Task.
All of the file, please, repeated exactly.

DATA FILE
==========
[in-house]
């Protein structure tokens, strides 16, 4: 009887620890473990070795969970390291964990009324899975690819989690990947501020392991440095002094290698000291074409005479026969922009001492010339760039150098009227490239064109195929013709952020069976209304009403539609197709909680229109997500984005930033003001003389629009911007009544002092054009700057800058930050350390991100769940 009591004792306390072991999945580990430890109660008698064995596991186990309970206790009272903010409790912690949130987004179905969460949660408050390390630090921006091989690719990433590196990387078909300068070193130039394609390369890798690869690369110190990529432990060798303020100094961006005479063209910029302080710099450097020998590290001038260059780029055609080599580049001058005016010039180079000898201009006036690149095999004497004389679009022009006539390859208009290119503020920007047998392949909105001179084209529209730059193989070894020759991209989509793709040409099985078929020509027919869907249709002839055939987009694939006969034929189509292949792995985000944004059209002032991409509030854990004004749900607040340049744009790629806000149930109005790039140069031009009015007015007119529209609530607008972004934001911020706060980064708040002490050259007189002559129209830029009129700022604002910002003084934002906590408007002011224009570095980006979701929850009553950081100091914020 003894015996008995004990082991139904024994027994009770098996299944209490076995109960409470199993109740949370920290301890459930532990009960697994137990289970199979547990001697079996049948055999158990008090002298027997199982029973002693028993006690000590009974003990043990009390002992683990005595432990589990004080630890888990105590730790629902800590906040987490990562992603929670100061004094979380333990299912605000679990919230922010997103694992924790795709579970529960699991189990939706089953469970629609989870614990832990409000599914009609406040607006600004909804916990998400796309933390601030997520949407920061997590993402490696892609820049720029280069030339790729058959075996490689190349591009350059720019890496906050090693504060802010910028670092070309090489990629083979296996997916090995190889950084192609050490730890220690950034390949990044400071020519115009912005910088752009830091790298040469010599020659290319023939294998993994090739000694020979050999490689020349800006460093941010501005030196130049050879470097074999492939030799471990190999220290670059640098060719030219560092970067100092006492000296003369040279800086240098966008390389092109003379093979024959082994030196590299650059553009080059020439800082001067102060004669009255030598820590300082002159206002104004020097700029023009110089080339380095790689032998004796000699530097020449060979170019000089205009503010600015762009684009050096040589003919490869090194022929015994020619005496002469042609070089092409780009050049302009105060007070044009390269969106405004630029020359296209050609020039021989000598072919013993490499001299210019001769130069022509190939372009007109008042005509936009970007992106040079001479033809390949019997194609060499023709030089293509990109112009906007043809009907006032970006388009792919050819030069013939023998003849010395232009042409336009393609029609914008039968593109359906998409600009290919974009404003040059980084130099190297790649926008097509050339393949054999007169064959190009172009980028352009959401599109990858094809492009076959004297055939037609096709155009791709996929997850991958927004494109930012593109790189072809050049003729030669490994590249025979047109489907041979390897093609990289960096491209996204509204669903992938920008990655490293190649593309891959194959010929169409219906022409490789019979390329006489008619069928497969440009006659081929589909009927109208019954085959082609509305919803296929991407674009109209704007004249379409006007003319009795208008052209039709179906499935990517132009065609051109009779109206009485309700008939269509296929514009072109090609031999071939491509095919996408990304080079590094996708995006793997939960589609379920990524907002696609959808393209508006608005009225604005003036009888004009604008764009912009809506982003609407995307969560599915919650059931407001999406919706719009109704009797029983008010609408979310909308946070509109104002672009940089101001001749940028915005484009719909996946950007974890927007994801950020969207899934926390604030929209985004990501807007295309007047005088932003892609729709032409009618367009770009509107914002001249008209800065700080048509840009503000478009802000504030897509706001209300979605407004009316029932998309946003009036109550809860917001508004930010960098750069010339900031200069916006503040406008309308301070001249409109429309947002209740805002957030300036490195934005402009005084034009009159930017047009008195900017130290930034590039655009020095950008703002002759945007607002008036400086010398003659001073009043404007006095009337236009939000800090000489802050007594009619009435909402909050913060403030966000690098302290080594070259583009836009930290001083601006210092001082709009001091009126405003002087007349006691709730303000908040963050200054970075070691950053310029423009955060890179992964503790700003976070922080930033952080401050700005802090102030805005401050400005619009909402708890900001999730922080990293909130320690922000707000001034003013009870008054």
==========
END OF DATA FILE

[in-house]
């Protein structure tokens, strides 16, 4: 009887620890473990070795969970390291964990009324899975690819989690990947501020392991440095002094290698000291074409005479026969922009001492010339760039150098009227490239064109195929013709952020069976209304009403539609197709909680229109997500984005930033003001003389629009911007009544002092054009700057800058930050350390991100769940 009591004792306390072991999945580990430890109660008698064995596991186990309970206790009272903010409790912690949130987004179905969460949660408050390390630090921006091989690719990433590196990387078909300068070193130039394609390369890798690869690369110190990529432990060798303020100094961006005479063209910029302080710099450097020998590290001038260059780029055609080599580049001058005016010039180079000898201009006036690149095999004497004389679009022009006539390859208009290119503020920007047998392949909105001179084209529209730059193989070894020759991209989509793709040409099985078929020509027919869907249709002839055939987009694939006969034929189509292949792995985000944004059209002032991409509030854990004004749900607040340049744009790629806000149930109005790039140069031009009015007015007119529209609530607008972004934001911020706060980064708040002490050259007189002559129209830029009129700022604002910002003084934002906590408007002011224009570095980006979701929850009553950081100091914020 003894015996008995004990082991139904024994027994009770098996299944209490076995109960409470199993109740949370920290301890459930532990009960697994137990289970199979547990001697079996049948055999158990008090002298027997199982029973002693028993006690000590009974003990043990009390002992683990005595432990589990004080630890888990105590730790629902800590906040987490990562992603929670100061004094979380333990299912605000679990919230922010997103694992924790795709579970529960699991189990939706089953469970629609989870614990832990409000599914009609406040607006600004909804916990998400796309933390601030997520949407920061997590993402490696892609820049720029280069030339790729058959075996490689190349591009350059720019890496906050090693504060802010910028670092070309090489990629083979296996997916090995190889950084192609050490730890220690950034390949990044400071020519115009912005910088752009830091790298040469010599020659290319023939294998993994090739000694020979050999490689020349800006460093941010501005030196130049050879470097074999492939030799471990190999220290670059640098060719030219560092970067100092006492000296003369040279800086240098966008390389092109003379093979024959082994030196590299650059553009080059020439800082001067102060004669009255030598820590300082002159206002104004020097700029023009110089080339380095790689032998004796000699530097020449060979170019000089205009503010600015762009684009050096040589003919490869090194022929015994020619005496002469042609070089092409780009050049302009105060007070044009390269969106405004630029020359296209050609020039021989000598072919013993490499001299210019001769130069022509190939372009007109008042005509936009970007992106040079001479033809390949019997194609060499023709030089293509990109112009906007043809009907006032970006388009792919050819030069013939023998003849010395232009042409336009393609029609914008039968593109359906998409600009290919974009404003040059980084130099190297790649926008097509050339393949054999007169064959190009172009980028352009959401599109990858094809492009076959004297055939037609096709155009791709996929997850991958927004494109930012593109790189072809050049003729030669490994590249025979047109489907041979390897093609990289960096491209996204509204669903992938920008990655490293190649593309891959194959010929169409219906022409490789019979390329006489008619069928497969440009006659081929589909009927109208019954085959082609509305919803296929991407674009109209704007004249379409006007003319009795208008052209039709179906499935990517132009065609051109009779109206009485309700008939269509296929514009072109090609031999071939491509095919996408990304080079590094996708995006793997939960589609379920990524907002696609959808393209508006608005009225604005003036009888004009604008764009912009809506982003609407995307969560599915919650059931407001999406919706719009109704009797029983008010609408979310909308946070509109104002672009940089101001001749940028915005484009719909996946950007974890927007994801950020969207899934926390604030929209985004990501807007295309007047005088932003892609729709032409009618367009770009509107914002001249008209800065700080048509840009503000478009802000504030897509706001209300979605407004009316029932998309946003009036109550809860917001508004930010960098750069010339900031200069916006503040406008309308301070001249409109429309947002209740805002957030300036490195934005402009005084034009009159930017047009008195900017130290930034590039655009020095950008703002002759945007607002008036400086010398003659001073009043404007006095009337236009939000800090000489802050007594009619009435909402909050913060403030966000690098302290080594070259583009836009930290001083601006210092001082709009001091009126405003002087007349006691709730303000908040963050200054970075070691950053310029423009955060890179992964503790700003976070922080930033952080401050700005802090102030805005401050400005619009909402708890900001999730922080990293909130320690922000707000001034003013009870008054």